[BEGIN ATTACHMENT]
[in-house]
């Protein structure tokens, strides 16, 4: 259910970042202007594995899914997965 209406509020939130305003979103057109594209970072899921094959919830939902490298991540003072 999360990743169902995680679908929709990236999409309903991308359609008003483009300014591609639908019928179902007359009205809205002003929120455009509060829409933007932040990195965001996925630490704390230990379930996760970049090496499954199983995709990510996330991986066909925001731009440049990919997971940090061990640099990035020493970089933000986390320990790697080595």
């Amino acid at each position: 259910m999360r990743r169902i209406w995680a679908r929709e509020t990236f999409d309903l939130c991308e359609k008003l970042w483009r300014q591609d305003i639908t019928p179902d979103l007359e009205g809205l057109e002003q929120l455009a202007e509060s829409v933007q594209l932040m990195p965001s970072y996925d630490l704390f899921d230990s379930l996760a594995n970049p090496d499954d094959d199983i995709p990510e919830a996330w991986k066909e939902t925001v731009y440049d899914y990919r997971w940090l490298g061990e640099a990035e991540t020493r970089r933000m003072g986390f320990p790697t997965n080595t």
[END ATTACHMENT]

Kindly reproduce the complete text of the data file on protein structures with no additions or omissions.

[in-house]
């Protein structure tokens, strides 16, 4: 259910970042202007594995899914997965 209406509020939130305003979103057109594209970072899921094959919830939902490298991540003072 999360990743169902995680679908929709990236999409309903991308359609008003483009300014591609639908019928179902007359009205809205002003929120455009509060829409933007932040990195965001996925630490704390230990379930996760970049090496499954199983995709990510996330991986066909925001731009440049990919997971940090061990640099990035020493970089933000986390320990790697080595």
């Amino acid at each position: 259910m999360r990743r169902i209406w995680a679908r929709e509020t990236f999409d309903l939130c991308e359609k008003l970042w483009r300014q591609d305003i639908t019928p179902d979103l007359e009205g809205l057109e002003q929120l455009a202007e509060s829409v933007q594209l932040m990195p965001s970072y996925d630490l704390f899921d230990s379930l996760a594995n970049p090496d499954d094959d199983i995709p990510e919830a996330w991986k066909e939902t925001v731009y440049d899914y990919r997971w940090l490298g061990e640099a990035e991540t020493r970089r933000m003072g986390f320990p790697t997965n080595t």